By John Britton
It’s 10:30 p.m., and I’ve hoisted myself up onto the concrete base of a sign marking a shuttle stop in the outer reaches of a Denver International Airport long-term parking lot. The airport is a surprisingly different, and much quieter, facility at this time of night. There are no shuttle vans in sight, so I pound on the metal sign, creating a satisfying thunder, so as to attract attention to the shuttle schedule inadequacy. My wife Deb, from below, questions this tactic on several grounds. In any case, within five minutes or so we are on the shuttle, with some muttering from the driver about “shift changes”. Deb and I thus begin our vacation.
At the United ticket counter, we check two of our four bags, with the woman behind the counter saying “I think I know how to check your luggage through to St. Vincent.”. St. Vincent and the Grenadines is our destination, and if you have no idea where that is, join the crowd. St. Vincent and the Grenadines is an actual country made up of a chain of small islands located within the Windward Islands, which are part of the Lesser Antilles. That may not help you much, and the problem is that if you look at a map big enough to give you an idea of where the Grenadines are relative to where you are, then you can’t actually see the islands because they are too small.
We meet up with my sister Louise, and her husband David, in the San Juan airport. Coming in via Miami later than us, they have just enough time to down some strong hot coffee before we hustle aboard a small turbo-prop plane for the final leg to St. Vincent. The smell of bug spray on board (which I instantly recognize, having grown up in Florida), and the small bags of fried plantain chips we receive as our snack are the first real indications that we are indeed traveling to a foreign country. Hoorah!
We fly into Kingstown airport, skimming above deep blue waves, and land on a small runway some inches higher than those waves, cut into the side of the lush, mountainous island that is St. Vincent. It’s 5:00 p.m., 3 flights and about 15 hours after journey commencement. While still on the plane, there is an announcement that “two pieces of luggage may not have made it to St. Vincent”. I look at Deb and ask her how much underwear she has packed in her carry-on. I, of course, have packed none in mine, there not being room what with the mask and snorkel, self-inflating ThermaRest™ back pillow, inflatable neck pillows, guide books, bottles of sunscreen, bug repellant, sunburn lotion, seasick pills, aspirins, antacid tablets, electronic book, digital camera, compass, binoculars, two-way radios, EternaLight™ LED flashlight, spare batteries, battery charger, etc.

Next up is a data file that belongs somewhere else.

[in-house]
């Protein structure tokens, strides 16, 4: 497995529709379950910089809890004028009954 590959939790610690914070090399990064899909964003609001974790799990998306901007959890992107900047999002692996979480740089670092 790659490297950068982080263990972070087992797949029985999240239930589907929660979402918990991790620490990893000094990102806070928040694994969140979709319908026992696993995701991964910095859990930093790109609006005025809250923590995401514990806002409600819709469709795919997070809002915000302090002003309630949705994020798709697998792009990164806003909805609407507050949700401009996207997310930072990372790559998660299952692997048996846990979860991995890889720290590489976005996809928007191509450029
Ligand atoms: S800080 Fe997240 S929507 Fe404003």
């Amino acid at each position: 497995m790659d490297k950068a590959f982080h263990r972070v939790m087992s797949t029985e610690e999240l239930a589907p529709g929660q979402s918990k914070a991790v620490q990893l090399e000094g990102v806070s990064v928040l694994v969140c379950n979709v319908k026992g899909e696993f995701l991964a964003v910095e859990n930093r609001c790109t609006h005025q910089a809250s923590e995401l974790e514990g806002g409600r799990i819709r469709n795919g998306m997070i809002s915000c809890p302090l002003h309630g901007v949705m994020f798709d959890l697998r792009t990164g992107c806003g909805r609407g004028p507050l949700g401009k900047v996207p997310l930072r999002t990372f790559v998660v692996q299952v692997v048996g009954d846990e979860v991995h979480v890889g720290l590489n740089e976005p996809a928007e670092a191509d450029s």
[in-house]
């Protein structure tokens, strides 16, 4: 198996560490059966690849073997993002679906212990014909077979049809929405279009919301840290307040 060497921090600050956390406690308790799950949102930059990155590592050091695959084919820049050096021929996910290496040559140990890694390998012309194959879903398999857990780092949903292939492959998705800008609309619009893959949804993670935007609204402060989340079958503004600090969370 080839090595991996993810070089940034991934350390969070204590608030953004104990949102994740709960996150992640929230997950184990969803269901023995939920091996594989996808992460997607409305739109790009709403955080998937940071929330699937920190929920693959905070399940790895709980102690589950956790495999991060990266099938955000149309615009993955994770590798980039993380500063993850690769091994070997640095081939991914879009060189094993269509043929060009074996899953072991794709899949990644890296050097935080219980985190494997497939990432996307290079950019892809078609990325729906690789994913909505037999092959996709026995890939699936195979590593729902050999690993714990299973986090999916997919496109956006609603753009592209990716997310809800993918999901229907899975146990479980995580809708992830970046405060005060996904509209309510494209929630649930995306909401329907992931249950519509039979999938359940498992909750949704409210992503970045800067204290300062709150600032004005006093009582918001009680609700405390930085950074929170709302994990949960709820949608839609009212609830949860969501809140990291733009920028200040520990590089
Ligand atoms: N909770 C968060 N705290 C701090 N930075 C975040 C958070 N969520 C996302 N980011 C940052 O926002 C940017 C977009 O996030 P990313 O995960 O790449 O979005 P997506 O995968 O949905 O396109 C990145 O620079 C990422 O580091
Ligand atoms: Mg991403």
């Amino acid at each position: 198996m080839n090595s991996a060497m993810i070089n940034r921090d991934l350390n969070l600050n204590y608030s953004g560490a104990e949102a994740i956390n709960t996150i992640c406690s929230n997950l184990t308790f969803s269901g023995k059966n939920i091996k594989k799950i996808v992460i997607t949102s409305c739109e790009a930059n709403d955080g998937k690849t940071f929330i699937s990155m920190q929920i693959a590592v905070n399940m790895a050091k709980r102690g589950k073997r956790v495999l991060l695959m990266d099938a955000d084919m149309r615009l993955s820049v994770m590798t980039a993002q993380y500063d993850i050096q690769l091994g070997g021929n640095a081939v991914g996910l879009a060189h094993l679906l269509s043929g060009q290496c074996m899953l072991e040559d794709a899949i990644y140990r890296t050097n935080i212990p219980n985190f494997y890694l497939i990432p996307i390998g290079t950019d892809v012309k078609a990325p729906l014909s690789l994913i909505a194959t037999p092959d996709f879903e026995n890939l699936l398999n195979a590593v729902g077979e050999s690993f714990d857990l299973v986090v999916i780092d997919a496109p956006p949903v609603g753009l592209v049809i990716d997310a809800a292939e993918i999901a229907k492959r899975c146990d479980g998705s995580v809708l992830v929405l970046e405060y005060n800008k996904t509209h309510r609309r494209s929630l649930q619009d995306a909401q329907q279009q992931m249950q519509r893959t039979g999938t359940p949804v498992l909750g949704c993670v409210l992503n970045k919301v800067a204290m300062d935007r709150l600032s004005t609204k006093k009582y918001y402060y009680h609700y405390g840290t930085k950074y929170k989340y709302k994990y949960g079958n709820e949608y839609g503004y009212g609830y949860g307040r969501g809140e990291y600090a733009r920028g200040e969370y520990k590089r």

Inside the concrete block terminal building our lost luggage fears are realized; and, suffering in the heat and humidity, we fill out forms and talk to officials for longer than seems necessary before we are able escape the airport. We accomplish this in a minivan taxi, with driver Harold, sent to pick us up by Louise and David’s friends, Mike and Toni. Mike and Toni, the other two of our six-member team, have organized this venture, and arrived the day before. For about twenty minutes we taxi through a few winding miles on narrow roads, glimpsing, through the trees and colorful houses, the Caribbean Sea suffused with a gorgeous sunset.
Sunset at the Blue Lagoon
We arrive at the Blue Lagoon with the darkness, march down to the docks and behold our vessel: The Aquatik. We at first pronounce it Aqua-teek, and then Aqua-tick, but as time passes, she becomes simply “The Tick”. She is reasonably sleek - 46 feet of fiberglass, plywood, aluminum and teak. We pile our stuff aboard, have a drink, and set out in search of dinner. Harold’s recommendation is Slick’s, just up the road, and a good recommendation it is. We are the only customers (something we will become used to - we are vacationing in the off-season), and it seems like the first night on the job for the shy and diffident waitress; but, our dinners of Callaloo soup (made from the greens of the Elephant Ear plant), Creole conch, grilled red snapper and curry goat are excellent. Over time, we learn that all waitresses, throughout the islands, are shy and slow and that we are their first customers. We also learn that all meals are excellent!